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Frost Tolerant

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About Frost Tolerant

Wintertime brings frost to some areas of Australia where temperatures can drop to below zero. Damage is caused by the formation of ice crystals in the plant cells causing them to expand and rupture. The greatest risk of damage is when the air is still and frost easily settles on our garden.

Gardening in winter can have its challenges but all is not lost.

Here are a few tips for you.

  • A good layer of mulch helps to insulate the soil and keep it a bit warmer.
  • Protect new plantings by covering with a lightweight fabric (Frost Cloth) or upturned pots or bottles making sure that plants have sunlight during the day.
  • Use frost protectorant and transpirant like Envy or even Seaweed solution can help.
  • If you are keen to rise early, hose off frost before the sun hits the leaves in the morning
  • Create a microclimate in your garden. Plant near a north facing wall for radiated heat
  • Plant under the protective canopy of trees to reduce frost damage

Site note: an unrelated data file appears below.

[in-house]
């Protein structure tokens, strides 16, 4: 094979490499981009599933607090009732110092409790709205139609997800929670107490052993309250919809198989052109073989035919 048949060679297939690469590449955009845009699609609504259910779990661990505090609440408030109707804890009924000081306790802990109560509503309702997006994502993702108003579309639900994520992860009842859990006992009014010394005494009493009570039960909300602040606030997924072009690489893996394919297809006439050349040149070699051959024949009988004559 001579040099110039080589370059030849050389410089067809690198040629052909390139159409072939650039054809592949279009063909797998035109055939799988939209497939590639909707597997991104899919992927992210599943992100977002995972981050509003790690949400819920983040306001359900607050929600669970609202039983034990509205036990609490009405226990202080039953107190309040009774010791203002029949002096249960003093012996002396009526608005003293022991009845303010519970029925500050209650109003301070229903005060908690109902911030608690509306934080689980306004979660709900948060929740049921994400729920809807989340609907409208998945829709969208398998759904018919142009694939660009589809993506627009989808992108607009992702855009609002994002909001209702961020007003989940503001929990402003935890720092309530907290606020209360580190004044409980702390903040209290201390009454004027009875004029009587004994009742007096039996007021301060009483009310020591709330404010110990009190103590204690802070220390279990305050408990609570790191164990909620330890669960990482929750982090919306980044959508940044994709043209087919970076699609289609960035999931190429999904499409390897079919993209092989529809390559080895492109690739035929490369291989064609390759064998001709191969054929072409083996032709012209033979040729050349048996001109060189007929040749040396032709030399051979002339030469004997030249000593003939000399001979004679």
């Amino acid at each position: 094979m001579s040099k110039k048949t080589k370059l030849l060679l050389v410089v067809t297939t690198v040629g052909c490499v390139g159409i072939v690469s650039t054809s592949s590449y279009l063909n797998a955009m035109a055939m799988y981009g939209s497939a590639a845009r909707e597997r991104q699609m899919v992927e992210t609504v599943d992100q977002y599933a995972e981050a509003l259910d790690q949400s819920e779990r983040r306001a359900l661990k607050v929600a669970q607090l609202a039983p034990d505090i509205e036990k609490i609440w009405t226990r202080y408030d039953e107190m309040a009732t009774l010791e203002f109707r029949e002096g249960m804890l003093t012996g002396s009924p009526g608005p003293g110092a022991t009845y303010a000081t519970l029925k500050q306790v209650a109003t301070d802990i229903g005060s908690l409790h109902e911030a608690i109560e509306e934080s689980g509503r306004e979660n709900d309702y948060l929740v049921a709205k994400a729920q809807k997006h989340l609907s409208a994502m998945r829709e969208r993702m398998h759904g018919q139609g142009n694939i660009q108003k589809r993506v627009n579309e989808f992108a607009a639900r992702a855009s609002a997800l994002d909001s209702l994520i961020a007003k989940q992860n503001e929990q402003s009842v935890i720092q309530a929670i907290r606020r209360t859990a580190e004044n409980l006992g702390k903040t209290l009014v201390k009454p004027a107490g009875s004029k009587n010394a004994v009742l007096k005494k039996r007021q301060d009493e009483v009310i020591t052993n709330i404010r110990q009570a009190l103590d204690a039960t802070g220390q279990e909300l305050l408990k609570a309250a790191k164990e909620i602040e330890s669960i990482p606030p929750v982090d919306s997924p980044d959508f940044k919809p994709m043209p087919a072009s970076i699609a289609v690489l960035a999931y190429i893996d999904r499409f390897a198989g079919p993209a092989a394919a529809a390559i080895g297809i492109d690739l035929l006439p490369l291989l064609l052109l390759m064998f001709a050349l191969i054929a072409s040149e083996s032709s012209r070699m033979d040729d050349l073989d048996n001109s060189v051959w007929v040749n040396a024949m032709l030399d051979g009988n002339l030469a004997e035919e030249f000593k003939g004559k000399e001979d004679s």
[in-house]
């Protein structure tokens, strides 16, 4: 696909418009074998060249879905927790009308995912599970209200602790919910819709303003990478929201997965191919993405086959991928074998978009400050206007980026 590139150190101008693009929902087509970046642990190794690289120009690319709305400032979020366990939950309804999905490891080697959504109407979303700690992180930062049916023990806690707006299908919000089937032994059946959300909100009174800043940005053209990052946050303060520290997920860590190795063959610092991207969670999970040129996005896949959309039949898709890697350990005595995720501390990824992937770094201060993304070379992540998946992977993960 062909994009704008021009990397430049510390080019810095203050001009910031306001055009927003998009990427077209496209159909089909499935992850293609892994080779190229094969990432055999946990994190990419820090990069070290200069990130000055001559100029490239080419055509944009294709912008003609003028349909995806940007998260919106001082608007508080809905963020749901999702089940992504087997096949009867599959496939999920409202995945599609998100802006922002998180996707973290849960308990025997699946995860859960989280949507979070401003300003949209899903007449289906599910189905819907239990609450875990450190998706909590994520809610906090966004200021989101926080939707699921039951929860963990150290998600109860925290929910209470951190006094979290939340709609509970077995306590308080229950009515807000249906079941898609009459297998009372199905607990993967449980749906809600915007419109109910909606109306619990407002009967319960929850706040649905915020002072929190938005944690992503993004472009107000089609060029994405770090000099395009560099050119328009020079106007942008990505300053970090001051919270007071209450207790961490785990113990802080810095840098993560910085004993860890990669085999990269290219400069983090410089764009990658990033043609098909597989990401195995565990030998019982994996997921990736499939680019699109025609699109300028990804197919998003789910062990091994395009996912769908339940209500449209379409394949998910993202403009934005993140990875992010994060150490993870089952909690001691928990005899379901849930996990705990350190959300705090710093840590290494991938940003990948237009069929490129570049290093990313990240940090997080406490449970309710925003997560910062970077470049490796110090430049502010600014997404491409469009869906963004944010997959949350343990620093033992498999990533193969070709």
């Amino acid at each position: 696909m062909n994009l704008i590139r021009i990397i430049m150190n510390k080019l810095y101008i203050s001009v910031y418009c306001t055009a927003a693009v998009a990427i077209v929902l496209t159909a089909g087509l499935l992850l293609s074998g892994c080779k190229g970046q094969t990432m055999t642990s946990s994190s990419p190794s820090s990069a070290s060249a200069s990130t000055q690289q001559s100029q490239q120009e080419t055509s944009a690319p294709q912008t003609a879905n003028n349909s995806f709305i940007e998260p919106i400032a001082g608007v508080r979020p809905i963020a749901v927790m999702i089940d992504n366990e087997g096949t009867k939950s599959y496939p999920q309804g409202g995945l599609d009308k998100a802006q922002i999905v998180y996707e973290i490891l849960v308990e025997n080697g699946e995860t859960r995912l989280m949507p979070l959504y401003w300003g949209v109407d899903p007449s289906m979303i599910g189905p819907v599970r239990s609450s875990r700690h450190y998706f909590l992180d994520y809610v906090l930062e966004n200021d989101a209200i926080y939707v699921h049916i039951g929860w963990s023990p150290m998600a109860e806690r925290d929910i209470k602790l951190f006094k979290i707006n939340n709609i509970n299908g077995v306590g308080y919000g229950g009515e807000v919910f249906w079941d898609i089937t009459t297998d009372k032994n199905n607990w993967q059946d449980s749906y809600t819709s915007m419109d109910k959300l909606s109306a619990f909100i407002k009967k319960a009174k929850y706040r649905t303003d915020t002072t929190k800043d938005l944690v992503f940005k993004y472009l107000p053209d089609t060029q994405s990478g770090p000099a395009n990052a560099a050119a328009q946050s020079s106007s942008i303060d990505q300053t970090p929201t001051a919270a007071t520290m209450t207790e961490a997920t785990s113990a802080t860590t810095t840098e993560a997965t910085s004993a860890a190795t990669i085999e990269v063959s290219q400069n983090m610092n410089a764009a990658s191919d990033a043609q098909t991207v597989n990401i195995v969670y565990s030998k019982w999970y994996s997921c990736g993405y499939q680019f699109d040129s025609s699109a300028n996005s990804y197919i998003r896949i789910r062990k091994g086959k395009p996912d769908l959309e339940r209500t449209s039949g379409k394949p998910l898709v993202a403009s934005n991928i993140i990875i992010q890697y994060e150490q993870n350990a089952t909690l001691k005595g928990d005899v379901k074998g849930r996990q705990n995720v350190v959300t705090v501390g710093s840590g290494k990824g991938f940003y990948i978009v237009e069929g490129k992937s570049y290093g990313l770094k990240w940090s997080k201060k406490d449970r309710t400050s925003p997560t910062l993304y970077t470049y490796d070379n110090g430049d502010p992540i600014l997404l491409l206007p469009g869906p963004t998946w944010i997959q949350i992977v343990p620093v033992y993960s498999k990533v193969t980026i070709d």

Plant selection can make a big difference to your garden coping with the winter weather

  • Look for plants that have small, densely packed foliage
  • Deciduous plants will often cope better through Winter since they have no leaves
  • Choose plant varieties that originate from low-temperature regions like Camellias, Hydrangeas, Azaleas. See more choices in this collection.
  • As a general rule, plants with tougher leathery leaves will cope better with frost, Photinia is a good example.
  • Plants with hairy leaves will often fair better as the frost sits on the hairs above the leaves.

Once the risk of frost is over, that is the best time to plant. Roots can start to establish and once the warmth of Spring comes you will start to see growth above the ground.

If your garden plants experience frost damage, don’t be tempted to cut damaged foliage off. It will do a great job protecting the leaves below from any further frost damage.